A. There are two things in real estate and in life that occur more often than not.
First, people behind on their mortgages usually lose their properties. And second, private investment partnerships, particularly when one partner is saving the other from financial distress, are rarely successful for the financially healthy partner.
I understand that it is a friend of yours, but the road of helping friends in distress is littered with ruined credit scores and lost friendships and money. If they are a lifelong friend, a family member or otherwise highly-valued friendship, that might cause one to consider helping. But you are putting your money on a pretty high-risk investment.
Alternatively, you might consider buying the property and taking title so you have complete control, subject to a written agreement between the parties. If there are profits above what you should earn for taking the risk, you could share them with the other party. Regardless, have a legal written agreement between all the parties so everyone knows the arrangement. Good luck.
By Randi Petrello
There’s a little bit of good news for asthma sufferers in the area: Pittsburgh has improved its performance on the annual “Asthma Capitals” list.
The list, from the Asthma and Allergy Foundation of America, ranked the largest 100 cities that are the “most challenging places to live with asthma.” The report looked at asthma prevalence, environmental risk factors, patient medical utilization, poverty rates, pollen counts, air pollution and several other factors to create the list.
Pittsburgh ranked No. 16 for 2013, an improvement from No. 4 the year before.
The city was worse than average for its asthma prevalence, annual pollen score, air quality and public smoke-free laws.
There are 22 million people in the United States with asthma, according to the report. It is one of the most common and one of the most costly diseases.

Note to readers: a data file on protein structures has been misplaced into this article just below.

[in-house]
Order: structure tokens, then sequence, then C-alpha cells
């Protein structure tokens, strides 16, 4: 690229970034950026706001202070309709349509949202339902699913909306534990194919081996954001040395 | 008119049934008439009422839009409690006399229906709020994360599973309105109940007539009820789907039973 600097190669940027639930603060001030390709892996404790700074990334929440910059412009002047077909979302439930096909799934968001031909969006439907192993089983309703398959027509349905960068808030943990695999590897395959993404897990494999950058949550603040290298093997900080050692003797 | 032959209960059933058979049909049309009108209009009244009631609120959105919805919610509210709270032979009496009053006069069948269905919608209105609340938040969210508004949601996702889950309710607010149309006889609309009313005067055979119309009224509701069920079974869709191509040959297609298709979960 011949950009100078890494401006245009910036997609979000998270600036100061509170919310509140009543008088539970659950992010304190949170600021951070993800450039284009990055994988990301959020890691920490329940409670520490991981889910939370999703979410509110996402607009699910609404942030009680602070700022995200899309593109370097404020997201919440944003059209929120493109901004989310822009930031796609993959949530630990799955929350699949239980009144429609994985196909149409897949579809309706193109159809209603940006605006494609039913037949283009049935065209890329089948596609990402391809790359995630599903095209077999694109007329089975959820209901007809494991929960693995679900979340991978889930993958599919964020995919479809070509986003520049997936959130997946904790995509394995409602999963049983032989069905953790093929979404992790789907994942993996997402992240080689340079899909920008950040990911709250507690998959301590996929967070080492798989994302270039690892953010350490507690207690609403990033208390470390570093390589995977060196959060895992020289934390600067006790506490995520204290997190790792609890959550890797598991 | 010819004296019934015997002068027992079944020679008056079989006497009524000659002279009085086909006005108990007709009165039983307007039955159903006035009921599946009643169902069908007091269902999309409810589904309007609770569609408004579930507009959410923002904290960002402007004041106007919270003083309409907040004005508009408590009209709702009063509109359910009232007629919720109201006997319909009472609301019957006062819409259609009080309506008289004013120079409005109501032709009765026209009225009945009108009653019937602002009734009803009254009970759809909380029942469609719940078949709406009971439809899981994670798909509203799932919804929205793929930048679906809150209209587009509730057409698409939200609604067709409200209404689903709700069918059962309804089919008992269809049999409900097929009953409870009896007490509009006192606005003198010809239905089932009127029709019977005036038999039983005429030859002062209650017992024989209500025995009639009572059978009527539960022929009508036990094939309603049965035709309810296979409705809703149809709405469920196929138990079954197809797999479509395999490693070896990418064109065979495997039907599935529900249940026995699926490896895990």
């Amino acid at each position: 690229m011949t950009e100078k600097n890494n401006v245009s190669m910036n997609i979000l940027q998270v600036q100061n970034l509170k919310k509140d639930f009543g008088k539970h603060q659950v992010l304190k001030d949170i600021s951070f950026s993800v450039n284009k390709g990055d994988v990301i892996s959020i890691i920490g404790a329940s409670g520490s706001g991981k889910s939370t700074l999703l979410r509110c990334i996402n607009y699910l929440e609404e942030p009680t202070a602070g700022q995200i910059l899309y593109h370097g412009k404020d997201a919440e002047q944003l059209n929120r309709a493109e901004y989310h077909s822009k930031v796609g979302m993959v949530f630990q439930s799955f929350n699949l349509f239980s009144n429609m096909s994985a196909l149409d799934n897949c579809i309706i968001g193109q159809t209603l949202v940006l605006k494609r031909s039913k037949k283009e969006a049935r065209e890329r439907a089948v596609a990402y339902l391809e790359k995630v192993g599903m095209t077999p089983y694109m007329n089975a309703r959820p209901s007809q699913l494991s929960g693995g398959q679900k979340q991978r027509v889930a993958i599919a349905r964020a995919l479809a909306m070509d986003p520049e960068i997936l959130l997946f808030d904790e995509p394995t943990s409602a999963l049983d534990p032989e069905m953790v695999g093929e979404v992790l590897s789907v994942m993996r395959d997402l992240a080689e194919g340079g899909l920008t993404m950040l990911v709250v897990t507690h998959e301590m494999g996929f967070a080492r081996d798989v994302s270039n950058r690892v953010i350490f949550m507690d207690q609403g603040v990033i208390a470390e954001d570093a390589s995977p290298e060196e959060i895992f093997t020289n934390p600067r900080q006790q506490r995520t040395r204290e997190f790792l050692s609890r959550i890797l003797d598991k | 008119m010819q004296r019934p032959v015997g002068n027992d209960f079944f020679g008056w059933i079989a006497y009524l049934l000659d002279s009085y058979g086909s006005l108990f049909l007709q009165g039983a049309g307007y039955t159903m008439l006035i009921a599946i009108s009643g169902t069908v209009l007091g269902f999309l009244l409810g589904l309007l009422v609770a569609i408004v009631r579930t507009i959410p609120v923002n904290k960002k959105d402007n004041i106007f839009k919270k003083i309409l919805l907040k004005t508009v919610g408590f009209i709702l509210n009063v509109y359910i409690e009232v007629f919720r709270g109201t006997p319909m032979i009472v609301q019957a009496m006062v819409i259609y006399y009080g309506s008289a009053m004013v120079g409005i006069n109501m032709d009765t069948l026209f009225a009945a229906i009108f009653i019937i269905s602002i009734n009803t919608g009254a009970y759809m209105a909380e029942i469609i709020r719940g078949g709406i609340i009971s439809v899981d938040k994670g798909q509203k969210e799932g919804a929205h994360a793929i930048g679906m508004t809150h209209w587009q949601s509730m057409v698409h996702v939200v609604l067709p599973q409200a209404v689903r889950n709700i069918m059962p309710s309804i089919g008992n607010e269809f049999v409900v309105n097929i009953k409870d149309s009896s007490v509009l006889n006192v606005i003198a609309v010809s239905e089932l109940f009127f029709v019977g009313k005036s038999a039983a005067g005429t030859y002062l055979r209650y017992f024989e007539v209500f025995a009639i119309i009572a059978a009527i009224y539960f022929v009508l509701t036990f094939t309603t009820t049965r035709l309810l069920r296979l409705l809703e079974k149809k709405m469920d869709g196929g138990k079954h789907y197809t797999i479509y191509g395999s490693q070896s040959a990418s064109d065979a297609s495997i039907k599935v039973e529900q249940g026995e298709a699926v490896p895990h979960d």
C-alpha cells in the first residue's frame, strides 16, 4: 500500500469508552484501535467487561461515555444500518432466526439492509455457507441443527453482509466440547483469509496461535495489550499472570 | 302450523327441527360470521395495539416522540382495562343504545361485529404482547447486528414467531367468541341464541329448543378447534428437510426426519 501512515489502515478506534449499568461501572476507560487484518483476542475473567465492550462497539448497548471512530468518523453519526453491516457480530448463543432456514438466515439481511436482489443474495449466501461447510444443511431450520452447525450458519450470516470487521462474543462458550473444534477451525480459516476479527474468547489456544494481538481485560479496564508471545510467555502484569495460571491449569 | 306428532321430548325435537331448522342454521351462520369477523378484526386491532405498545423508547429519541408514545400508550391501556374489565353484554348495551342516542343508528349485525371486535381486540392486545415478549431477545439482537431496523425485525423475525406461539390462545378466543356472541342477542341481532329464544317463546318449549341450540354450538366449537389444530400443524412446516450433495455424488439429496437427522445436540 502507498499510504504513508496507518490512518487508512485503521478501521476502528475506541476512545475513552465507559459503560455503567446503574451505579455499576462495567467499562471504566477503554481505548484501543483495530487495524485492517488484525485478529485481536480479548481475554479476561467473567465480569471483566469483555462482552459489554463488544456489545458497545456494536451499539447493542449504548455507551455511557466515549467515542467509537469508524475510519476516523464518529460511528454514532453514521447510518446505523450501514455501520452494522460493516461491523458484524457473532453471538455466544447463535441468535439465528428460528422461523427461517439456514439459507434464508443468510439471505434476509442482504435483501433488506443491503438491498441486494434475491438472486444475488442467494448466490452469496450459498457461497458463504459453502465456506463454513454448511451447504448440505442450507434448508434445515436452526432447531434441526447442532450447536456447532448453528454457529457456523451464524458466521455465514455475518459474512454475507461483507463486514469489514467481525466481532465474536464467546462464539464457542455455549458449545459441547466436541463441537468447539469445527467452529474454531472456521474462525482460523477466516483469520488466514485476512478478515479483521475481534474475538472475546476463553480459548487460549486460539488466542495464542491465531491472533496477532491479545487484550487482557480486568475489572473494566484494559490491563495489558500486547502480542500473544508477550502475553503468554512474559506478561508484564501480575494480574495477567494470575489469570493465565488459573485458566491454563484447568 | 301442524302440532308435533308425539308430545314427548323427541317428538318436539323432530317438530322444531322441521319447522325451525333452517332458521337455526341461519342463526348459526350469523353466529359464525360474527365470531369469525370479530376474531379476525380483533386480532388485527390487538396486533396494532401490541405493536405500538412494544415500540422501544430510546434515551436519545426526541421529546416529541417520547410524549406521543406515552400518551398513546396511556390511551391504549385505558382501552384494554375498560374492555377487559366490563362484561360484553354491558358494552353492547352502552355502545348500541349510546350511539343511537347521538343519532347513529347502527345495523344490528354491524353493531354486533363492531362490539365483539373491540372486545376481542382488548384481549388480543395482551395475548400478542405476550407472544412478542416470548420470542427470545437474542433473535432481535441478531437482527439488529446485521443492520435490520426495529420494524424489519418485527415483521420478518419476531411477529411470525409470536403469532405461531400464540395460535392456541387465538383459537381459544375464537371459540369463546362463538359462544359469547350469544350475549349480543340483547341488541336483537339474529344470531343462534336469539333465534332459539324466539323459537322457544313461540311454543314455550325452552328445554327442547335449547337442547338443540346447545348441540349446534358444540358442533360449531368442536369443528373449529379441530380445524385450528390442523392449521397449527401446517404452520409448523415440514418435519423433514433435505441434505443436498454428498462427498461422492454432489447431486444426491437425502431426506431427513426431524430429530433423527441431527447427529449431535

Rachel Filippini, executive director of Group Against Smog and Pollution, said particle pollution is a great concern, especially to those with asthma. The particulates come from coal-powered plants, factories, cars, wood burning and other sources, and can trigger asthma attacks, as well as heart attacks. People can breathe them in and don’t even know it, she said.
“More studies link exposure to particle pollution to adverse health effects,” Filippini said.
Residents can check the website AirNow for the daily air forecast, Filippini said. On “orange” days, when particle pollution is high, they should minimize exposure to air pollution. Athletes should use a gym on those days or shorten their exposure outside.
Every city in the country has a variety of risk factors, so escaping asthma is difficult, the AAFA stated. Seeing an asthma specialist can help those with asthma improve the way they manage the disease.
Richmond, Va., ranked No. 1 on the list, followed by Chattanooga, Tenn.; Memphis, Tenn.; Philadelphia; Oklahoma City; Detroit; Dayton, Ohio; McAllen, Texas; Atlanta; and Knoxville, Tenn.